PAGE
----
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A comparison of percutaneous and operative tracheostomies in intensive care patients

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The aim of our study was to compare the complication rate of convenional surgical and percutaneous dilational tracheostomies performed under general anaesthesia in critically ill patients. Fifty-three consecutive patients whose lungs were mechanically ventilated and who required tracheostomy were randomised to undergo either conventional surgical tracheostomy (n = 28) in the operating room or percutaneous dilational tracheostomy (n = 25) in the intensive care unit under general anaesthesia. All of the procedures were successfully completed. No deaths were related to the performance of either tracheostomy technique. Three patients in each group required a dressing change for minor bleeding at the tracheostomy site. There was no major bleeding requiring blood transfusion. One patient in each group developed atelectasis detected on chest x-ray postoperatively. In the surgical tracheostomy group, there were two patients with cuff leaks, one with a stomal infection and one with a pneumothorax. None of these complications occurred after percutaneous, dilational tracheostomy. We conclude that the low incidence of complications in both groups indicates that percutaneous dilational tracheostomy can be performed as safely in the intensive care unit with general anaesthesia as surgical tracheostomy can be performed in the operating room.


Nous comparons l’incidence des complications causées par la trachéotomie chirurgicale traditionnelle avec celles de la trachéotomie percutanée par dilatation réalisées sous anesthésie générate chez des grands malades. Cinquante-trois patients consécutifs sous ventilation mécanique dont l’état nécessitait une trachéotomie sous anesthésie générate sont répartis pour subir soit une trachéotomie chirurgicale traditionnelle (n = 28) en salle d’opération, soit une trachéotomie percutanée par dilatation (n = 25) a l’unité des soins intensifs. Toutes les interventions ont été complétées avec succès. Aucun décès en rapport avec une ou l’autre des méihodes n’est survenu. Dans les deux groupes, on a du changer le pansement de trois patients pour un saignement mineur du site de la trachéotomie. Il n’y a pas eu de saignement majeur nécessitant de transfusions. Dans chaque groupe, on a détecté de l’atélectasie à la radiographie postopératoire. Dans le groupe de la trachéotomie chirurgicale, deux patients ont présenté des fuites au niveau du ballonnet de la canule, un patient a présenté une infection du stoma et un autre a présenté un pneumothorax. Ces complications ne sont pas survenue avec la méthode percutanée. L’incidence faible de complications dans les deux groupes montre que la trachéotomie percutanée peut être réalisée aussi bien à l’unité des soins intensifs sous anesthésie générate que la trachéotomie chirurgicale en salle d’opération.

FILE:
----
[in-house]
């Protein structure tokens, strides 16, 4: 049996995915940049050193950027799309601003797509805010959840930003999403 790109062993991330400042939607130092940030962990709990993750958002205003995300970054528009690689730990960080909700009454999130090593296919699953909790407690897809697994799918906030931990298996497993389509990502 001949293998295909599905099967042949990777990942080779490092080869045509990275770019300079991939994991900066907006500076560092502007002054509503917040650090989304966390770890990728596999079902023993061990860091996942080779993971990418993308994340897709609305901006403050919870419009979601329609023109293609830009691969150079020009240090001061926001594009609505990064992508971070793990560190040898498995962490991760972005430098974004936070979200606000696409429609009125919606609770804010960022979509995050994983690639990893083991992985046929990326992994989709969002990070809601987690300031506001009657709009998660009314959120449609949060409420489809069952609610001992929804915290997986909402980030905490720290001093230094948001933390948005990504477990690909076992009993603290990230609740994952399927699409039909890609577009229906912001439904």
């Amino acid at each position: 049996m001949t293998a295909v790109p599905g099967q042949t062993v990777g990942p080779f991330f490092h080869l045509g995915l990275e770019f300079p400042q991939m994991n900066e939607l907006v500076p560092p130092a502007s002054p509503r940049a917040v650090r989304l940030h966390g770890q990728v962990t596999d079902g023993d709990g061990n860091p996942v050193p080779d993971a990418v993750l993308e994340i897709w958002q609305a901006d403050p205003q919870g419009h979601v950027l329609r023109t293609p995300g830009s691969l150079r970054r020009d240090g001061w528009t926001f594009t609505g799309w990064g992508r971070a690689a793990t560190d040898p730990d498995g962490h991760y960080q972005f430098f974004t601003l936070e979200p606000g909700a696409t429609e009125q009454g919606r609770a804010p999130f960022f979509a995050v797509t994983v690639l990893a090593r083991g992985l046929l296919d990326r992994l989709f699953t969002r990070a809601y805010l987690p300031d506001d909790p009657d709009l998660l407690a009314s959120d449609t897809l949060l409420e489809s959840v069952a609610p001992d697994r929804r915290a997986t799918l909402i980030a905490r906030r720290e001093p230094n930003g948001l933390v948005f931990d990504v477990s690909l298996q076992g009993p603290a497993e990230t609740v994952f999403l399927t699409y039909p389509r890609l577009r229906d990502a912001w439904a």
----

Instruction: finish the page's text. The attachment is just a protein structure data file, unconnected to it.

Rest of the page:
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Correspondence to Glenn P. McGuire.

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Crofts, S.L., Alzeer, A., McGuire, G.P. et al. A comparison of percutaneous and operative tracheostomies in intensive care patients. Can J Anaesth 42, 775–779 (1995).

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Key words

  • equipment: tracheostomy
  • intensive care, ventilation: mechanical